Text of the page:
Monday, March 12, 2007
I Must Remember that I Can Only Invite - The Lord Does the Rest
In commenting on Athos' post I used a quote from Yeats, who penned "The best lack all convictions, while the worst/Are full of passionate intensity." I asked in the comment how we can rev-up our lives. Well it didn’t take long to find an answer as I came across this post from Welborn’s open book.
The message starts off with, How can we communicate the joy of Catholic worship and I would make sure we see in the word, 'joy' a sense of passionate intensity - and I hope that all see in the concept of 'Catholic worship' the Eucharist – the sacrifice and the body and blood of Our Lord.
Father Dwight Longenecker continues:
To the outsider I know this seems arcane, irrelevant and difficult to understand. To many Catholics it seems the same. They wonder why worship cannot be more 'relevant' and more easy to understand. Perhaps they wonder why the worship cannot be more joyful, more upbeat and more 'with it'. I cannot explain.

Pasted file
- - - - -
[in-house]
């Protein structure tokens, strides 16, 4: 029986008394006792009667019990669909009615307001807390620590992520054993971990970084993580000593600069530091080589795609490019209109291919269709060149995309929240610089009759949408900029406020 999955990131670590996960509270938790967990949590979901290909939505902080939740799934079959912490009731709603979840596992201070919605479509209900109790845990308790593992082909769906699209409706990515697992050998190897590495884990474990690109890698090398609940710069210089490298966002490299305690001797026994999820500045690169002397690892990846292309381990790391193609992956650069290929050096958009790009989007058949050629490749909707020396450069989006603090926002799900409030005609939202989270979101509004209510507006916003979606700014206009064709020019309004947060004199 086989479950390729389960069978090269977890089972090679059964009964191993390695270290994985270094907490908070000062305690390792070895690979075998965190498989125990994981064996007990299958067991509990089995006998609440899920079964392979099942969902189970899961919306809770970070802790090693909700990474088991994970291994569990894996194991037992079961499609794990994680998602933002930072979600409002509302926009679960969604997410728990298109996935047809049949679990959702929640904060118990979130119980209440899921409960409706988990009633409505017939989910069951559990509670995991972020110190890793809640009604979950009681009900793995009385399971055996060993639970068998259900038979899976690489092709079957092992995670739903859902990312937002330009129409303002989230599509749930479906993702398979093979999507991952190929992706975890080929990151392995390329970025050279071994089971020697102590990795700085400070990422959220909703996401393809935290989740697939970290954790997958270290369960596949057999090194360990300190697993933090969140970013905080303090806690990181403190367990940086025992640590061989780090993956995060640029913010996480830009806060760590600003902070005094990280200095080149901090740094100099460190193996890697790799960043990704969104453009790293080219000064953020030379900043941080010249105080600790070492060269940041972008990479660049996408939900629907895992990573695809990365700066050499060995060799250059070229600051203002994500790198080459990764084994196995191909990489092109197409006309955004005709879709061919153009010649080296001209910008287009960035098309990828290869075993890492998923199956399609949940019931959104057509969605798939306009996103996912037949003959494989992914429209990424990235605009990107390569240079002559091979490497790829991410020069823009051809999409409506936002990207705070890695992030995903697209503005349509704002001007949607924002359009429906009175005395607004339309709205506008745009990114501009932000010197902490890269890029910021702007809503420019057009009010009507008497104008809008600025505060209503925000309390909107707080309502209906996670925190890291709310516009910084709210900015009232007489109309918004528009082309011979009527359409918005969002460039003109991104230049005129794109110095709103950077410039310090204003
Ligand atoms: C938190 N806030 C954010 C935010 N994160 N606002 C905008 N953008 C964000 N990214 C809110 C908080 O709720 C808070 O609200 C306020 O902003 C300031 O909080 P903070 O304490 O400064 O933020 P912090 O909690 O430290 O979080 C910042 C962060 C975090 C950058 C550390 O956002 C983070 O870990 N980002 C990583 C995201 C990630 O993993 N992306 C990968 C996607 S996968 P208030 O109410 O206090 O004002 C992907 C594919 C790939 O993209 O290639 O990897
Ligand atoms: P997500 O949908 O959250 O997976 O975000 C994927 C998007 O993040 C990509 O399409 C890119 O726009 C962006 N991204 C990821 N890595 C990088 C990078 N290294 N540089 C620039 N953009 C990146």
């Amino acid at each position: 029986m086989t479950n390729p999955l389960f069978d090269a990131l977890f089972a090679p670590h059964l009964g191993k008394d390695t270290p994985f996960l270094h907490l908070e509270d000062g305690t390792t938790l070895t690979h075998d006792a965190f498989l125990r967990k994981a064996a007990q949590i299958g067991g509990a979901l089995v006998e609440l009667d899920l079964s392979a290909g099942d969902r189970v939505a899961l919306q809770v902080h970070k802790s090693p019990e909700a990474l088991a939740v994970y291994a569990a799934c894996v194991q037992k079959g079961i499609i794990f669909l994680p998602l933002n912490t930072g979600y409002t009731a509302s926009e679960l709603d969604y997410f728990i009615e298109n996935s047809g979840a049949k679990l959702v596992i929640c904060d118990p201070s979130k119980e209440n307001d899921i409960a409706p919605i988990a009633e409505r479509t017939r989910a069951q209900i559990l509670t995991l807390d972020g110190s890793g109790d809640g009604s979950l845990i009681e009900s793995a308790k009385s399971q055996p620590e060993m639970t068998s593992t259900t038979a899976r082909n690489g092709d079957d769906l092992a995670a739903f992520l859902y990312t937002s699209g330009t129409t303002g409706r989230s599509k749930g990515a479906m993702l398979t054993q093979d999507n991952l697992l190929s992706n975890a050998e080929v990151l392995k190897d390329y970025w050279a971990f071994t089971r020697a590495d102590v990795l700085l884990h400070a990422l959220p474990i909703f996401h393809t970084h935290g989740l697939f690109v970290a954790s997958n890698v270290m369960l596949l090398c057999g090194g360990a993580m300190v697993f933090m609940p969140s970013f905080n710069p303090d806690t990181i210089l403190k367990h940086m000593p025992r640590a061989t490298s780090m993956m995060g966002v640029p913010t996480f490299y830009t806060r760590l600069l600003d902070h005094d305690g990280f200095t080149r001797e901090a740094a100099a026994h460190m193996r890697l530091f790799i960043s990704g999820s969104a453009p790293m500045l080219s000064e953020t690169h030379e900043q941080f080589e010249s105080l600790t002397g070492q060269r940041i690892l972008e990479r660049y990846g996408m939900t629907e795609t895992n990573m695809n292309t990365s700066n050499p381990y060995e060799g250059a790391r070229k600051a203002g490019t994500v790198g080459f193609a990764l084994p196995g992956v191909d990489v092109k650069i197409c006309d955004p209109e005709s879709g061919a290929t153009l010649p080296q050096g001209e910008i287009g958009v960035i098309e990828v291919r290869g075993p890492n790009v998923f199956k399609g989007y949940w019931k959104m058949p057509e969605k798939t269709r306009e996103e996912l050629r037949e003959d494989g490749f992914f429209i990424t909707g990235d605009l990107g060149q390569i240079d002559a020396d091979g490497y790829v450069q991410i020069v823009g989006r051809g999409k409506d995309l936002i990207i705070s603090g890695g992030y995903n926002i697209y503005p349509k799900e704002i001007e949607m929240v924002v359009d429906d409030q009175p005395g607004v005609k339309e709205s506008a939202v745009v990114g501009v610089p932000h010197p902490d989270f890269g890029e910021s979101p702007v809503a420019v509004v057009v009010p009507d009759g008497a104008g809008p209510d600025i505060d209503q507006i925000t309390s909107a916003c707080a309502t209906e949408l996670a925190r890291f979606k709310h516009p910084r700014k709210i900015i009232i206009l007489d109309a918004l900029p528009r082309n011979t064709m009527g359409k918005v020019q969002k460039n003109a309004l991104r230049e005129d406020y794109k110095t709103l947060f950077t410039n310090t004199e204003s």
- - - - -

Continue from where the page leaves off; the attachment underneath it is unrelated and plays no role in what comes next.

I cannot explain in the way I cannot explain a Mozart aria, a Beethoven quartet or a Raphael Madonna. I cannot explain the lift and surge of liturgy as I cannot explain the heft of a poem or the fullness of the silence in the rest of music. I cannot explain the transcendence of beauty,the knowledge of eternity electric in the frail physical things. I cannot explain the connection with the infinite in the interstices of the psalms, the intimacy of goodness in the rapt face of a child in worship, the contact with reality in the smoke of incense, the deep rumble of the organ, the delicate dance of light or the poignant harmony of plainsong. I cannot explain the certainty of sanctity known in the wrinkled hands of an old woman in prayer, or the certainty of grace in a teenaged boy kneeling in silence--a smile of joy impressed upon his face as if by an unseen power.
I cannot explain any of these things, but I can invite you to the feast.